I was aboard Pelagic Australis, the 74-foot aluminum expedition sailboat owned by famed ocean racer Skip Novak. We had not yet reached the middle of a four-week delivery trip from Puerto Williams, Chile, to Buenos Aires, Argentina, yet it was hard not to think that we had just passed the (literal!) pinnacle of our voyage. Ahead lay about 500 miles of ocean passage and sea watches of six hours on, six hours off during daylight, followed by four hours on, four hours off, four hours on in a 24-hour period. The plan was three or four days of sailing to the Falkland Islands, passing through the infamous currents of the Strait of Le Maire, which runs between the tip of Tierra del Fuego and Isla de los Estados. Then a few days in Stanley on East Falkland to reprovision and a little leisurely exploration of some of the small islands off the coast of West Stanley before sailing on to Buenos Aires.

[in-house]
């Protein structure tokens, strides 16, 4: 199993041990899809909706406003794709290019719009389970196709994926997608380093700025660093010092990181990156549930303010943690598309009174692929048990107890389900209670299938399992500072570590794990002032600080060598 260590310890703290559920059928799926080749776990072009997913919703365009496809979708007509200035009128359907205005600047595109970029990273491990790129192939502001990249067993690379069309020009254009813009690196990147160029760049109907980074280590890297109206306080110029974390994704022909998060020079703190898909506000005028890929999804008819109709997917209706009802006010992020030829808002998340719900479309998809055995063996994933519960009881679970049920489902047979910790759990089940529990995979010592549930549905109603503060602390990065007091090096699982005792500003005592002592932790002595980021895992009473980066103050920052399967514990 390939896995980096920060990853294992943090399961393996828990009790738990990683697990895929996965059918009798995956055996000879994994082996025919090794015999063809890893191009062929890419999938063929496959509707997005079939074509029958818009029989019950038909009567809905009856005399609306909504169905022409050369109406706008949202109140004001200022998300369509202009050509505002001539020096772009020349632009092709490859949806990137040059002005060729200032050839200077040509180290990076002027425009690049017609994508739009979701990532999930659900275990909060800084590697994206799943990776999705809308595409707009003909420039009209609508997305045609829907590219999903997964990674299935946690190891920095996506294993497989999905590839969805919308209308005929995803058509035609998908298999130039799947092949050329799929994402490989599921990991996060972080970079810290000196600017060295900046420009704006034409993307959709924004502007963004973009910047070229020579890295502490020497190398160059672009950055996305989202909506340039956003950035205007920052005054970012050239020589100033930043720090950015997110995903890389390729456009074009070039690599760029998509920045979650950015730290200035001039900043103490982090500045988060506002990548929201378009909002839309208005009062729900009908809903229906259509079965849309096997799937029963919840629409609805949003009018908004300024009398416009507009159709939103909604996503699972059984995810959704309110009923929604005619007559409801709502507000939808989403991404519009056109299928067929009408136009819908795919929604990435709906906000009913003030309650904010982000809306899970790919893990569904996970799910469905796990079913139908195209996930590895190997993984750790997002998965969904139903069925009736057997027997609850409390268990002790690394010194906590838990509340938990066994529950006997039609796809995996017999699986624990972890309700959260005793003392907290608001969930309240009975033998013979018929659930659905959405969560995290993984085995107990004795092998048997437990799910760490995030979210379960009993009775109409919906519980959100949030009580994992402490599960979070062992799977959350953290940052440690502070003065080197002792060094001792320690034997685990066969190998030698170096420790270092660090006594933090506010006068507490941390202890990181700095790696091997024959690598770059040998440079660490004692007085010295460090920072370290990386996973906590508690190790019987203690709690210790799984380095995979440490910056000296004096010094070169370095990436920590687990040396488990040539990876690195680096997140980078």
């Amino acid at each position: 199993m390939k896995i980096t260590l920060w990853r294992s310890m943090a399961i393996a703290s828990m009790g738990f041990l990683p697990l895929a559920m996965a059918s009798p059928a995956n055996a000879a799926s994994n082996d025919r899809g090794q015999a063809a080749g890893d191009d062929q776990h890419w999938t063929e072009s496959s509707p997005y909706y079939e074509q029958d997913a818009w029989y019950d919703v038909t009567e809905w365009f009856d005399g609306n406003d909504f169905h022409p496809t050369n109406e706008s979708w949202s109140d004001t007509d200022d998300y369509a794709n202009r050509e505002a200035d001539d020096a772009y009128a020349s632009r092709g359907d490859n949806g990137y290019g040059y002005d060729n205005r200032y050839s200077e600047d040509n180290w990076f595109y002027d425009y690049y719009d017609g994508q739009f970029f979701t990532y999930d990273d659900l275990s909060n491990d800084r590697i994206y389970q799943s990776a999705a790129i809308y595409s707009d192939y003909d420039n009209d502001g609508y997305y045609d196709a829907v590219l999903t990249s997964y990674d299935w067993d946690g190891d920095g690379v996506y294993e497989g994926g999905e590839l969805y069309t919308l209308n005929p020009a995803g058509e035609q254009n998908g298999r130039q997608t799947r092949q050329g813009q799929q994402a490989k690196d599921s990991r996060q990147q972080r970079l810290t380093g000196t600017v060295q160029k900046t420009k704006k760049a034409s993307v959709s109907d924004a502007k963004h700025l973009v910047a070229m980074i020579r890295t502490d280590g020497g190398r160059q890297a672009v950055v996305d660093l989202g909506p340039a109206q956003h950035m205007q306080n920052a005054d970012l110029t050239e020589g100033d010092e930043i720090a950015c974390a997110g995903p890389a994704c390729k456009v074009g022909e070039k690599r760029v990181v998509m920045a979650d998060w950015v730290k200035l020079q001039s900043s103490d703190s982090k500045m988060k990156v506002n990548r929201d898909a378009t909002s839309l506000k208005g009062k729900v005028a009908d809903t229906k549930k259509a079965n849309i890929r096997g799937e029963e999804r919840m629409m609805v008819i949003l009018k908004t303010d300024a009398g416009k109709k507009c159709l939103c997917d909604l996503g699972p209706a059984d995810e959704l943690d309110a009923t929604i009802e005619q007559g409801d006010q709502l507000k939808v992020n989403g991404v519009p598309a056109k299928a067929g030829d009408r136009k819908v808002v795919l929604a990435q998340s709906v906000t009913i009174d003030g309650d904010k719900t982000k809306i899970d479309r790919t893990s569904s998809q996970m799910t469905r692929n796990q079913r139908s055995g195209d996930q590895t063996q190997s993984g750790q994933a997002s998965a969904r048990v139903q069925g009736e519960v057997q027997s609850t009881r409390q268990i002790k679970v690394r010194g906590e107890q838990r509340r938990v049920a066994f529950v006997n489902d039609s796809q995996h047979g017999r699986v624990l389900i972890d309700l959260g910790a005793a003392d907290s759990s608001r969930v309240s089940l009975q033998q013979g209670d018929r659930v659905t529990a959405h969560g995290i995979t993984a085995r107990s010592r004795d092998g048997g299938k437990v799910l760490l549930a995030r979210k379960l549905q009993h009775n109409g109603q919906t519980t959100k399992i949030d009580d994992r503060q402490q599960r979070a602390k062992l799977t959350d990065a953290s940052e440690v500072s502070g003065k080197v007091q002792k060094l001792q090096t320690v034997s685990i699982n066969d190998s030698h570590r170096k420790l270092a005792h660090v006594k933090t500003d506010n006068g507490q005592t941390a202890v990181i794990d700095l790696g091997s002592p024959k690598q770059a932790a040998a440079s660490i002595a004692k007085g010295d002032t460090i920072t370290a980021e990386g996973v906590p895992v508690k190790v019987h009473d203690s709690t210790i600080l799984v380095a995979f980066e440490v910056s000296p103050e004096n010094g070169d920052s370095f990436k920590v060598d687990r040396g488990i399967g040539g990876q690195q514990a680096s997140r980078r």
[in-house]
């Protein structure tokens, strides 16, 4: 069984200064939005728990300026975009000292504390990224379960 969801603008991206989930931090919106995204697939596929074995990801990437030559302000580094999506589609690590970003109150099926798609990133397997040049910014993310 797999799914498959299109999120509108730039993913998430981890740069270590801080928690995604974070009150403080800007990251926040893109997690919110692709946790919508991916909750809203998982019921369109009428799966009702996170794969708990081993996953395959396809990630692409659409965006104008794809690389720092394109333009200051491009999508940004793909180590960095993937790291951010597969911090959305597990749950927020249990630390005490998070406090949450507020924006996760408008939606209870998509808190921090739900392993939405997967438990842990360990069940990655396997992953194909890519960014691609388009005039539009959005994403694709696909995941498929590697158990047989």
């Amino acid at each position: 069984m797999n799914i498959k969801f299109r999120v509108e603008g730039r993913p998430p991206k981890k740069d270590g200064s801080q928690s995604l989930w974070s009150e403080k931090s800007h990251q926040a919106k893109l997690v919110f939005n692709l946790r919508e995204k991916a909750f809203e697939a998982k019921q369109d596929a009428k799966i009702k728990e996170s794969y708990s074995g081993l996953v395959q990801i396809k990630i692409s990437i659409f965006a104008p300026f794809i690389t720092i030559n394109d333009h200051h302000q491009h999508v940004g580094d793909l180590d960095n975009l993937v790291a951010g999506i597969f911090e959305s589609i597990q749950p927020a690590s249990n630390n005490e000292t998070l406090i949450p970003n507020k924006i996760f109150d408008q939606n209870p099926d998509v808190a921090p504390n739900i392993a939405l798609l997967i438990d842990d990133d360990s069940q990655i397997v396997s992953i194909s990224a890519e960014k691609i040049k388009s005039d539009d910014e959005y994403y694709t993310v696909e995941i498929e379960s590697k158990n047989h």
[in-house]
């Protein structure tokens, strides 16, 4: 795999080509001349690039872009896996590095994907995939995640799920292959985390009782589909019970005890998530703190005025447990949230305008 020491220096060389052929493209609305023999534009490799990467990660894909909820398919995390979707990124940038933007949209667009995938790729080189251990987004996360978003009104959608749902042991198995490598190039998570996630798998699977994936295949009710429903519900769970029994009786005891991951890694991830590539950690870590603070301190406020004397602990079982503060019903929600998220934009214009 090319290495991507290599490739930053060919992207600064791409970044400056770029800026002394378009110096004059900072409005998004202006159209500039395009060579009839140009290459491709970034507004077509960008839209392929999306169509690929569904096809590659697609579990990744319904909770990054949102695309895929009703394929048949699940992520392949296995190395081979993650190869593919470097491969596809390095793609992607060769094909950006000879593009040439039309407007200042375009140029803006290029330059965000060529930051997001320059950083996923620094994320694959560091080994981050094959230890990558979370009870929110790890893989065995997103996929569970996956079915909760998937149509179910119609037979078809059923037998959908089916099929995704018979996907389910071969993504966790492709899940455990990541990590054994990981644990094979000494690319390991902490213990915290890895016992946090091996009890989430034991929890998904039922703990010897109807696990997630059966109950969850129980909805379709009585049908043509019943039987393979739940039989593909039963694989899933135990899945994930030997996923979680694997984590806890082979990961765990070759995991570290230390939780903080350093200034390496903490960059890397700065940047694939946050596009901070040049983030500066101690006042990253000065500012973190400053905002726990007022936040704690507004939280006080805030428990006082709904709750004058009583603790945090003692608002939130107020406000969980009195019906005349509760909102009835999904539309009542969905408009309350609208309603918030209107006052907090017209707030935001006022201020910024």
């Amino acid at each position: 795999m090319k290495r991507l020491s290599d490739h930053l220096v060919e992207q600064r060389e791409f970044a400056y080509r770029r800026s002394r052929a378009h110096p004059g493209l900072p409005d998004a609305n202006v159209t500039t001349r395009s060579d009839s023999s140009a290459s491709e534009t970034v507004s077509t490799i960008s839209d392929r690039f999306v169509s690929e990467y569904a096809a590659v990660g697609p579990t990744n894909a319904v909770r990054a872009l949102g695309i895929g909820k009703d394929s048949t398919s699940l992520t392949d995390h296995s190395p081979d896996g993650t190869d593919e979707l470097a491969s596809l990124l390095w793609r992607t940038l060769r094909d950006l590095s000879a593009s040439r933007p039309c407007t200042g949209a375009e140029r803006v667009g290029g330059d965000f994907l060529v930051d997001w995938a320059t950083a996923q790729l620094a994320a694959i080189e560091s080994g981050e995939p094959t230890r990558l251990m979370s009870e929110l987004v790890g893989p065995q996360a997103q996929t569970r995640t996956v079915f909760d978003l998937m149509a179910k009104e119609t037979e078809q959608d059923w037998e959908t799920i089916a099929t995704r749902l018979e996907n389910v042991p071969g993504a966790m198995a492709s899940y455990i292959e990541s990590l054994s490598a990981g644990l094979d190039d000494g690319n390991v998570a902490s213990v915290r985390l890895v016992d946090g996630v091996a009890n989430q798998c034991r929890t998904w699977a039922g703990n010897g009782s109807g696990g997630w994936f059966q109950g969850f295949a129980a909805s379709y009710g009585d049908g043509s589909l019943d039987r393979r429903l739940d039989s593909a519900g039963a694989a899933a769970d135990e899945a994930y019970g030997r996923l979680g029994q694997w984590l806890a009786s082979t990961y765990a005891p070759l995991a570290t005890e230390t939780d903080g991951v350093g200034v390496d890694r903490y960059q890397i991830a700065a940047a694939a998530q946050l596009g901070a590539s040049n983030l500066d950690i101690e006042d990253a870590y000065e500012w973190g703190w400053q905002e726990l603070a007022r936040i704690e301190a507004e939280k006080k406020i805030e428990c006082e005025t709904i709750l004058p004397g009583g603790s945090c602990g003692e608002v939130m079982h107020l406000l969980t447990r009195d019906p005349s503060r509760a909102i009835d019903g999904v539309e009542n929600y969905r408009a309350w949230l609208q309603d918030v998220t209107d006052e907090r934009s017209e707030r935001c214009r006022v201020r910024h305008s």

We had a stunning sunset in the evening and passed through the strait that night with surprising ease. On the other side though, the beating began. It wasn’t anything compared with what it might have been, but we had about three days of 30- to 35-knot winds on a northeast course and a sea state that slammed us around a bit. Low on solid sleep, it becomes harder to wake up for that 0200 watch, bracing yourself to time your exit from the berth with the next roll of the boat, and trying to wriggle into multiple layers in the dark as the boat pitches and your bunkmate snores. The pilothouse aboard Pelagic Australis is well-designed, with benches to port and starboard and good visibility, so we took turns wedging ourselves into the seats or snuggled in under the cockpit’s hardtop watching the stars and the glowing wake while we waited for a sail change. One night we scurried to the foredeck to add a third reef to the mainsail in 30 knots, with every wave sending a spray of frigid water over us. I was aware, even then, that though it was cold and wet and dark and should be miserable, it was exciting. Its exclusiveness, the rarity of the experience, countered the discomfort and was a mighty aid in denial. The upshot was, I loved it — though, if I am honest, probably not as much as I now remember loving it.